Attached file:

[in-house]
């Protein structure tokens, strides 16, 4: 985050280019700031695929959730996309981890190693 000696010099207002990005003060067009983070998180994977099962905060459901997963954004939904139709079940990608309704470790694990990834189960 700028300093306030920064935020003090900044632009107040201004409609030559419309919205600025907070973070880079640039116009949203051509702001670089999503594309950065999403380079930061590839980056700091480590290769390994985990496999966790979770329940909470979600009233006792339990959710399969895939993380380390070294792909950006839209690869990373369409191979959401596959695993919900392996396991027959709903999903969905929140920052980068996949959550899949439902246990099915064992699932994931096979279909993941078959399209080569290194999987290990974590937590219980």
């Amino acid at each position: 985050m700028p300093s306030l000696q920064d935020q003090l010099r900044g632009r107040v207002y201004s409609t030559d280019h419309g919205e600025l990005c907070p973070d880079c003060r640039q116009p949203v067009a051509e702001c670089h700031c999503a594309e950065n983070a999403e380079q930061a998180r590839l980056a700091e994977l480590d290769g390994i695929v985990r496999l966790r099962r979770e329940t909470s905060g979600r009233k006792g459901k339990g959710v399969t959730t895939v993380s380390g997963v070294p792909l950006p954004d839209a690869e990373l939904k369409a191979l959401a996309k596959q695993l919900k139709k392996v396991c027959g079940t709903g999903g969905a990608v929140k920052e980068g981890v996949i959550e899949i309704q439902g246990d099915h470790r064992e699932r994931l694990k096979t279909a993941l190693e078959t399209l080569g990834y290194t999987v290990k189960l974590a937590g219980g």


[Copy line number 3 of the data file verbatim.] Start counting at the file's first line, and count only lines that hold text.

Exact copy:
């Amino acid at each position: 985050m700028p300093s306030l000696q920064d935020q003090l010099r900044g632009r107040v207002y201004s409609t030559d280019h419309g919205e600025l990005c907070p973070d880079c003060r640039q116009p949203v067009a051509e702001c670089h700031c999503a594309e950065n983070a999403e380079q930061a998180r590839l980056a700091e994977l480590d290769g390994i695929v985990r496999l966790r099962r979770e329940t909470s905060g979600r009233k006792g459901k339990g959710v399969t959730t895939v993380s380390g997963v070294p792909l950006p954004d839209a690869e990373l939904k369409a191979l959401a996309k596959q695993l919900k139709k392996v396991c027959g079940t709903g999903g969905a990608v929140k920052e980068g981890v996949i959550e899949i309704q439902g246990d099915h470790r064992e699932r994931l694990k096979t279909a993941l190693e078959t399209l080569g990834y290194t999987v290990k189960l974590a937590g219980g």